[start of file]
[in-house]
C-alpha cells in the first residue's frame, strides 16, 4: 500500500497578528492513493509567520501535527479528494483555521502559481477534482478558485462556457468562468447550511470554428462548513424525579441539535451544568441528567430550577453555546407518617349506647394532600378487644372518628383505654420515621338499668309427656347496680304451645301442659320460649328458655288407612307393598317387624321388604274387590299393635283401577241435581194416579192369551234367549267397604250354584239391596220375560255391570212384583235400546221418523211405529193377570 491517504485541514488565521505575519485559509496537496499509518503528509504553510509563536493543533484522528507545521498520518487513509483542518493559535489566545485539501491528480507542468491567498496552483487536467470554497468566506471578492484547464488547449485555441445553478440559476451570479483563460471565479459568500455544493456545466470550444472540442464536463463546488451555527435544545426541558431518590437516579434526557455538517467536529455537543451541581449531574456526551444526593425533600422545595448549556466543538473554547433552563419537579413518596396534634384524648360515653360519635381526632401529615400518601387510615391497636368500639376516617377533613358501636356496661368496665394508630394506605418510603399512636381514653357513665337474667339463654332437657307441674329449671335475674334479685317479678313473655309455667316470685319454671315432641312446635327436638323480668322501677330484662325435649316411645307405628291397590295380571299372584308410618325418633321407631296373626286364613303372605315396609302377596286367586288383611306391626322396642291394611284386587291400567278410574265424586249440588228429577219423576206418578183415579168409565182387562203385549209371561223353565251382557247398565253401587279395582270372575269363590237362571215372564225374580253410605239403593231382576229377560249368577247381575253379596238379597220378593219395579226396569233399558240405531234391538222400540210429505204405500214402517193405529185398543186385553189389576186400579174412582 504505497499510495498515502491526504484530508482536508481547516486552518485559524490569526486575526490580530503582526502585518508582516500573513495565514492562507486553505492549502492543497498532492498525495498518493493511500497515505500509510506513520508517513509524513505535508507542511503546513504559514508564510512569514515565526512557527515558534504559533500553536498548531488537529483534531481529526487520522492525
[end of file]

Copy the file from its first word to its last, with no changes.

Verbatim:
[in-house]
C-alpha cells in the first residue's frame, strides 16, 4: 500500500497578528492513493509567520501535527479528494483555521502559481477534482478558485462556457468562468447550511470554428462548513424525579441539535451544568441528567430550577453555546407518617349506647394532600378487644372518628383505654420515621338499668309427656347496680304451645301442659320460649328458655288407612307393598317387624321388604274387590299393635283401577241435581194416579192369551234367549267397604250354584239391596220375560255391570212384583235400546221418523211405529193377570 491517504485541514488565521505575519485559509496537496499509518503528509504553510509563536493543533484522528507545521498520518487513509483542518493559535489566545485539501491528480507542468491567498496552483487536467470554497468566506471578492484547464488547449485555441445553478440559476451570479483563460471565479459568500455544493456545466470550444472540442464536463463546488451555527435544545426541558431518590437516579434526557455538517467536529455537543451541581449531574456526551444526593425533600422545595448549556466543538473554547433552563419537579413518596396534634384524648360515653360519635381526632401529615400518601387510615391497636368500639376516617377533613358501636356496661368496665394508630394506605418510603399512636381514653357513665337474667339463654332437657307441674329449671335475674334479685317479678313473655309455667316470685319454671315432641312446635327436638323480668322501677330484662325435649316411645307405628291397590295380571299372584308410618325418633321407631296373626286364613303372605315396609302377596286367586288383611306391626322396642291394611284386587291400567278410574265424586249440588228429577219423576206418578183415579168409565182387562203385549209371561223353565251382557247398565253401587279395582270372575269363590237362571215372564225374580253410605239403593231382576229377560249368577247381575253379596238379597220378593219395579226396569233399558240405531234391538222400540210429505204405500214402517193405529185398543186385553189389576186400579174412582 504505497499510495498515502491526504484530508482536508481547516486552518485559524490569526486575526490580530503582526502585518508582516500573513495565514492562507486553505492549502492543497498532492498525495498518493493511500497515505500509510506513520508517513509524513505535508507542511503546513504559514508564510512569514515565526512557527515558534504559533500553536498548531488537529483534531481529526487520522492525